I think serializing untracked pointers almost never makes sense. If it does
anyway the pointed-to object can always be saved by dereferencing the
pointer. Such an error should probably be signalled with an exception.
6. Object tracking 3: One should be able to activate tracking on the fly
Rarely it makes sense to save even primitive types in tracked mode (e.g. the
example quoted in 6.). That's why I think setting the tracking type per type
is not flexible enough. It should be possible to override the default
somehow. I could imagine to save such pointers as follows:
int * pI; // always points to i
template<class Archive >
void T::save(Archive &ar) const
ar << track( i ); // save the int here, keep track of the pointer
ar << track( pI ); // only save a reference to the int
Since it is an error to save an untracked type by pointer even the second
line needs the track( ) call.
7. I think the enum tracking_type should rather be named tracking_mode as
the _type suffix suggests something else than an enum.
8. I don't understand how function instantiation as described under
special.html#instantiation works. The description seems to indicate that all
possible archive classes need to be included in the files of all types that
are exported. Is that true?
9. The library registers all kinds of stuff with static instances. This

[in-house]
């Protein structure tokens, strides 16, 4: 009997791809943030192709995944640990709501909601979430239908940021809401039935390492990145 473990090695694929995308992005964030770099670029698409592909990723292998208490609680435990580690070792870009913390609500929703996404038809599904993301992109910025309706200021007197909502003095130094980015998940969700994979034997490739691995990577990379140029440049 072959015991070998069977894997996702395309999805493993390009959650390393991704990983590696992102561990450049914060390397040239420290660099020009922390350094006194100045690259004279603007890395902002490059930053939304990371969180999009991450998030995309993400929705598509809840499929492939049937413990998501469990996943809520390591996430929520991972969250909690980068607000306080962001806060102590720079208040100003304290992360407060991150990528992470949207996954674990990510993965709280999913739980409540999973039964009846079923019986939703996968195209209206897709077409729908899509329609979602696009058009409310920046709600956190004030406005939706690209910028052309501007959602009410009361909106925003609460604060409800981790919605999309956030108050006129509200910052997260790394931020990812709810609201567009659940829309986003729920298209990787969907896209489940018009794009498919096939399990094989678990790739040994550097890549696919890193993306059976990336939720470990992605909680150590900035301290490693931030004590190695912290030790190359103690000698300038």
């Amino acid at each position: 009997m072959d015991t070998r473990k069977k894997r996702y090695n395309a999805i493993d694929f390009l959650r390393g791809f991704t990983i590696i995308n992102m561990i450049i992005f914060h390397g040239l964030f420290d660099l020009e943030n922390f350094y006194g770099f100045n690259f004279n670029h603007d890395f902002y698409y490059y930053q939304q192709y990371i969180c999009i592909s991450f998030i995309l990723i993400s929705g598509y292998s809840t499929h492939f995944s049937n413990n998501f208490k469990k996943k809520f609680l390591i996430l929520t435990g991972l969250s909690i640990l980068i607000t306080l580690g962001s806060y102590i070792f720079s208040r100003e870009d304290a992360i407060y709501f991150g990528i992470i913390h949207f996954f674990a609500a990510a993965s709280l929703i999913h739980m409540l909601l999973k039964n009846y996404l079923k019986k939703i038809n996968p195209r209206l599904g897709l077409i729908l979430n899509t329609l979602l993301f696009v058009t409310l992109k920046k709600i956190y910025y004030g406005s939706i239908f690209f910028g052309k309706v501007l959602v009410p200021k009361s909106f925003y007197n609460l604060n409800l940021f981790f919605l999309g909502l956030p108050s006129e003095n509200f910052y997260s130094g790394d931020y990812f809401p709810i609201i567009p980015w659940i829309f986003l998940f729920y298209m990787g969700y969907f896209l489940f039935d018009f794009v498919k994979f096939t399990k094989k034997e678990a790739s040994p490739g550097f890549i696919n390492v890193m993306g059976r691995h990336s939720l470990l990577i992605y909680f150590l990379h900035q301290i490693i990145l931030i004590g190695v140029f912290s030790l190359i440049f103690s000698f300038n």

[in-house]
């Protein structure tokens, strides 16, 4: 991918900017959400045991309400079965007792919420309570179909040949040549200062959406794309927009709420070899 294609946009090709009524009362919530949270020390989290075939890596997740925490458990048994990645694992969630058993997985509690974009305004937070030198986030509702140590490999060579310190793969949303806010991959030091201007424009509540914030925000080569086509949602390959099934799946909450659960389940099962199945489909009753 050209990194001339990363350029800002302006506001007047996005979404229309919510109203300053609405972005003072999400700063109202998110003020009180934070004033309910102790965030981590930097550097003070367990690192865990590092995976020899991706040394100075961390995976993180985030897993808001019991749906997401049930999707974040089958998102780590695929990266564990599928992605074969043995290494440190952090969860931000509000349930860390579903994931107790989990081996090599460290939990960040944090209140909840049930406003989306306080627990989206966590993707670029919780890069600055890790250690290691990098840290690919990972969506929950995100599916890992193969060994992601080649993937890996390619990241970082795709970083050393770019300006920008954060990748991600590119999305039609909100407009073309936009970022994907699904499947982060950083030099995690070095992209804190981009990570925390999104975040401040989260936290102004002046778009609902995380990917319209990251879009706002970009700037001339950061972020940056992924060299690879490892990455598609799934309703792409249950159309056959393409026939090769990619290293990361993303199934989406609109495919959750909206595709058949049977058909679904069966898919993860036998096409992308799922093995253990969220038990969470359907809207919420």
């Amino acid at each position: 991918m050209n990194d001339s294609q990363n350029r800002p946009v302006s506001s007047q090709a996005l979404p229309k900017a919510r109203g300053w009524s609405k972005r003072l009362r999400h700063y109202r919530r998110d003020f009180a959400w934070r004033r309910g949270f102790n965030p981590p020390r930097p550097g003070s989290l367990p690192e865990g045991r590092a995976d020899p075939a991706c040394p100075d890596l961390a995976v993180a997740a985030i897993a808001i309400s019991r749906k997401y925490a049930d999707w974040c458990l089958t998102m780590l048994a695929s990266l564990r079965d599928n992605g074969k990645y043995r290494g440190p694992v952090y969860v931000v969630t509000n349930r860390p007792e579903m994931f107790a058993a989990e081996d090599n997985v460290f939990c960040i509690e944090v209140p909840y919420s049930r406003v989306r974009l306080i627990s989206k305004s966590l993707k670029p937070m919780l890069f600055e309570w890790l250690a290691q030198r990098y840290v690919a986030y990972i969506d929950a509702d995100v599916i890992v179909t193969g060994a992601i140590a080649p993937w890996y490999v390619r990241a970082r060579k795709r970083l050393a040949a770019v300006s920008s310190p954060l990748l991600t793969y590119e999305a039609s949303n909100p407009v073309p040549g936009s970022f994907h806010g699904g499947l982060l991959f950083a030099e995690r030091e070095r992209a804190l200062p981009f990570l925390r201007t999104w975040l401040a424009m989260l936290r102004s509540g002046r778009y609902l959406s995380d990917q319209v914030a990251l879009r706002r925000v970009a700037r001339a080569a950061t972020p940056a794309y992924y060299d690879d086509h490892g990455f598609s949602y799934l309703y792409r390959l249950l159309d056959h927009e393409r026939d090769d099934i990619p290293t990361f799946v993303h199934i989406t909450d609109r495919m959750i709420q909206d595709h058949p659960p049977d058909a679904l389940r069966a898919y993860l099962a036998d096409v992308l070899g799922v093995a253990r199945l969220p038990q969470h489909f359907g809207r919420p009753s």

precludes its use outside main(). This and other limitations should be
stated explicitly in the rationale.
***** What is your evaluation of the implementation? *****
I did not have a look at the implementation.
***** What is your evaluation of the documentation? *****
10. The tutorial is good. A few more links to advanced stuff could make it
even easier to find your way around the library, e.g. how to split free
11. As other reviewers have already pointed out, the reference needs some
serious work (this is not to say that Robert did a bad job, it's just not
there yet). Some stuff is explained in "tutorial-language", i.e. too
informal what left me wondering about the details (I can give examples if
necessary). Moreover, the layout should be in C++ standard-style and include
all the concepts, classes, functions and macros provided.
***** What is your evaluation of the potential usefulness of the library?
***** Did you try to use the library? With what compiler? Did you have any
No, I did not try to use the library.
***** How much effort did you put into your evaluation? A glance? A quick
reading? In-depth study? *****
About 6 hours reading the docs and writing this review.
***** Are you knowledgeable about the problem domain? *****
Sort of. 5 years ago I tried to write a library covering a small subset of
what this library does. I eventually abadoned it because of compiler
problems and lack of time.
***** Do you think the library should be accepted as a Boost library? Be
sure to say this explicitly so that your other comments don't obscure your
overall opinion. *****
Yes. Given that the points mentioned above are resolved I vote to accept the
library into boost.
A big thanks to Robert for all this excellent work!